# Graph Fourier transform: the adjoint notation for the eigenbasis matrix

I already asked this question here but there is no response. I'd like to ask this question in signal processing domain.

It is well-known that for a real symmetric matrix $$L$$ (here, graph Laplacian) one can write the eigenvalue decomposition as

$$L = U \Lambda U^{\mathsf T},$$ where $$U$$ is a real eigenvector matrix. Moreover, in graph signal processing papers, including the great paper by Shuman et al. (cf. page 4), the adjoint (complex conjugate) of $$U$$ is used to define the graph Fourier transform $$\mathcal{F}_{G}$$ as $$\hat{x} = \mathcal{F}_{G} x = U^{*}x,$$ where $$x$$ is the signal in vector form and $$U^{*}$$ is the complex conjugate of $$U$$.

I am curious to know is there any specific reason for using the notation of complex conjugate since $$U$$ is real?

• Unless you demand that $L$ is non-degenerate, $U$ is not necessarily real. There is a choice for a basis that makes $U$ real, but that's not the only choice in this case. Also, using a slightly more general statement that also holds in other cases is never a bad idea. It's always a good idea to use the complex conjugate transpose instead of the transpose, because it is the correct generalization for complex numbers and many real valued problems require complex solutions because only the complex numbers have algebraic closure. – Jazzmaniac Aug 13 '20 at 9:54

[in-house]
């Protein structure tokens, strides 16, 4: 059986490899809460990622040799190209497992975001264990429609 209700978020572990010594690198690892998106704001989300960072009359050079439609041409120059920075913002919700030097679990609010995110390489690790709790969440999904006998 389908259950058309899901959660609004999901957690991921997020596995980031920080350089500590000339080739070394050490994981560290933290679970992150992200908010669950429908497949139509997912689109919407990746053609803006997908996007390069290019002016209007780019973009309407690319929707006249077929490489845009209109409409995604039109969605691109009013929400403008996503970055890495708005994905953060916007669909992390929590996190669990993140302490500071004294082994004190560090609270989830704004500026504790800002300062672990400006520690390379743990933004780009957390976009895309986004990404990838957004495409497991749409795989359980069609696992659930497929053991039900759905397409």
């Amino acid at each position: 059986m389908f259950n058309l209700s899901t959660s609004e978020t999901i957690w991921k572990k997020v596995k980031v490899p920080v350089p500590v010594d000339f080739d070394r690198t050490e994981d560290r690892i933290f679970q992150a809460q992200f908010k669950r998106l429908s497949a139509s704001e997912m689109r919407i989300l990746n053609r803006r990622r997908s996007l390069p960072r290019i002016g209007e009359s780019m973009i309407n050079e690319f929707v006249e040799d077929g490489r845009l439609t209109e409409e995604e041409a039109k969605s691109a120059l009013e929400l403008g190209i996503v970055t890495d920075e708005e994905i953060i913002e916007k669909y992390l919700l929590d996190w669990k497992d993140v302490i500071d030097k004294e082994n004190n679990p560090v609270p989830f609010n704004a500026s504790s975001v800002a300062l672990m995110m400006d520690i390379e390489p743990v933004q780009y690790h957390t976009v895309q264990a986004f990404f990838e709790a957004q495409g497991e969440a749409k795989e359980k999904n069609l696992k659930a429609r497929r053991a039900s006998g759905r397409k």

You terminology is something I am not used to.

$$\hat{x} = \mathcal{F}_{G} x$$

If by $$\hat{x}$$ you mean the DFT (complex except very special cases), $$x$$ is your input (real or complex), and $$\mathcal{F}_{G}$$ is the matrix composed of the sinusoidal basis vectors, then your assertion that $$U$$ is real is dubious. $$\mathcal{F}_{G}$$ is most certainly not. With the proper normalizattion:

$$\mathcal{F}_{G}^{-1} = \mathcal{F}_{G}^{*}$$

Now, for a known $$x$$ where $$\hat{x}$$ is known to be complex, how can $$U$$ be real?

Since they are using the complex conjugate, I would say that U is expected to also be capable of being complex. I have not read the paper so I don't know where you picked up that assumption.

• $\hat{x}$ is the graph Fourier transform of $x$ not DFT! – Amin Jul 20 '19 at 3:55
• @Amin Okay, I guess I have something else to study. – Cedron Dawg Jul 20 '19 at 4:05
• @Amin It seems you are not alone in asking that. Check out the comments: johndcook.com/blog/2016/02/09/… Maybe you should pose your question there, but the other guy didn't get an answer. The only papers I could find were behind the IEEE paywall and, sorry, I won't support them. – Cedron Dawg Jul 20 '19 at 4:16
• It is ambiguous for me why we need complex conjugate there. – Amin Jul 20 '19 at 4:31